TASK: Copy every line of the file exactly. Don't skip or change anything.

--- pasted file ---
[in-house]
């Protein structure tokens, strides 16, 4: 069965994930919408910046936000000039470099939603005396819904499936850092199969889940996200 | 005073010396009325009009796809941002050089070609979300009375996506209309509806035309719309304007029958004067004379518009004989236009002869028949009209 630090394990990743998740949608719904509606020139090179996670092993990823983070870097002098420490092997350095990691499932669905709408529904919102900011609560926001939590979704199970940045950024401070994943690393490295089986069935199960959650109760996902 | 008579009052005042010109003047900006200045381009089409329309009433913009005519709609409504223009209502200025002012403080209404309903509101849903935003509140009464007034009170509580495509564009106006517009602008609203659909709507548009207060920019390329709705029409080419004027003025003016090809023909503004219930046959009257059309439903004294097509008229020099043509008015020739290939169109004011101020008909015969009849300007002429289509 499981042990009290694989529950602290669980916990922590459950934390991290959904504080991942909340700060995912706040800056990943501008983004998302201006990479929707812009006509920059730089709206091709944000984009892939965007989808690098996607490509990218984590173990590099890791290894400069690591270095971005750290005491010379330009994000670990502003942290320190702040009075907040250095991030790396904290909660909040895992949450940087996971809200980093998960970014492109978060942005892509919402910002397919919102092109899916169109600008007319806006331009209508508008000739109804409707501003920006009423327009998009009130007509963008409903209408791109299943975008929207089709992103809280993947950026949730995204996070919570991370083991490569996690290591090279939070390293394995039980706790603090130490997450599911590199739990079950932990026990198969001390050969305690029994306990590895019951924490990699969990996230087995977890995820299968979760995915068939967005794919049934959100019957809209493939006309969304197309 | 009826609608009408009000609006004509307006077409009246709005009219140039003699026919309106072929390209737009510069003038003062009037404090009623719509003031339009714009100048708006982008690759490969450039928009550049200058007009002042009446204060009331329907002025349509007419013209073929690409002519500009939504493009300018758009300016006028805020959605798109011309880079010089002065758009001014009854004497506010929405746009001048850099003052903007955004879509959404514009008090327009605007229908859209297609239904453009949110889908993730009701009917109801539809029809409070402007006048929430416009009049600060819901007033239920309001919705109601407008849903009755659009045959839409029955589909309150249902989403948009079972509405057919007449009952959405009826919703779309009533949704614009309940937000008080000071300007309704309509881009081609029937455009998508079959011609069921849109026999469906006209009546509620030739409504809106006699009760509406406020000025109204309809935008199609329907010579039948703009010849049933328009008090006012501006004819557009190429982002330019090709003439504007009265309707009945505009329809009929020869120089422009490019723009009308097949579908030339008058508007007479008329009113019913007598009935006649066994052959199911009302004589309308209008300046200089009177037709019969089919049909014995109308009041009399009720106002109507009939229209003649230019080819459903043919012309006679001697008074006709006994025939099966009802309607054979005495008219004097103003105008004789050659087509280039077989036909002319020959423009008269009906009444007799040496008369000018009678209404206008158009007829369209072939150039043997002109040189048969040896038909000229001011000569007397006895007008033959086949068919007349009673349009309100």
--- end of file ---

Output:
[in-house]
């Protein structure tokens, strides 16, 4: 069965994930919408910046936000000039470099939603005396819904499936850092199969889940996200 | 005073010396009325009009796809941002050089070609979300009375996506209309509806035309719309304007029958004067004379518009004989236009002869028949009209 630090394990990743998740949608719904509606020139090179996670092993990823983070870097002098420490092997350095990691499932669905709408529904919102900011609560926001939590979704199970940045950024401070994943690393490295089986069935199960959650109760996902 | 008579009052005042010109003047900006200045381009089409329309009433913009005519709609409504223009209502200025002012403080209404309903509101849903935003509140009464007034009170509580495509564009106006517009602008609203659909709507548009207060920019390329709705029409080419004027003025003016090809023909503004219930046959009257059309439903004294097509008229020099043509008015020739290939169109004011101020008909015969009849300007002429289509 499981042990009290694989529950602290669980916990922590459950934390991290959904504080991942909340700060995912706040800056990943501008983004998302201006990479929707812009006509920059730089709206091709944000984009892939965007989808690098996607490509990218984590173990590099890791290894400069690591270095971005750290005491010379330009994000670990502003942290320190702040009075907040250095991030790396904290909660909040895992949450940087996971809200980093998960970014492109978060942005892509919402910002397919919102092109899916169109600008007319806006331009209508508008000739109804409707501003920006009423327009998009009130007509963008409903209408791109299943975008929207089709992103809280993947950026949730995204996070919570991370083991490569996690290591090279939070390293394995039980706790603090130490997450599911590199739990079950932990026990198969001390050969305690029994306990590895019951924490990699969990996230087995977890995820299968979760995915068939967005794919049934959100019957809209493939006309969304197309 | 009826609608009408009000609006004509307006077409009246709005009219140039003699026919309106072929390209737009510069003038003062009037404090009623719509003031339009714009100048708006982008690759490969450039928009550049200058007009002042009446204060009331329907002025349509007419013209073929690409002519500009939504493009300018758009300016006028805020959605798109011309880079010089002065758009001014009854004497506010929405746009001048850099003052903007955004879509959404514009008090327009605007229908859209297609239904453009949110889908993730009701009917109801539809029809409070402007006048929430416009009049600060819901007033239920309001919705109601407008849903009755659009045959839409029955589909309150249902989403948009079972509405057919007449009952959405009826919703779309009533949704614009309940937000008080000071300007309704309509881009081609029937455009998508079959011609069921849109026999469906006209009546509620030739409504809106006699009760509406406020000025109204309809935008199609329907010579039948703009010849049933328009008090006012501006004819557009190429982002330019090709003439504007009265309707009945505009329809009929020869120089422009490019723009009308097949579908030339008058508007007479008329009113019913007598009935006649066994052959199911009302004589309308209008300046200089009177037709019969089919049909014995109308009041009399009720106002109507009939229209003649230019080819459903043919012309006679001697008074006709006994025939099966009802309607054979005495008219004097103003105008004789050659087509280039077989036909002319020959423009008269009906009444007799040496008369000018009678209404206008158009007829369209072939150039043997002109040189048969040896038909000229001011000569007397006895007008033959086949068919007349009673349009309100």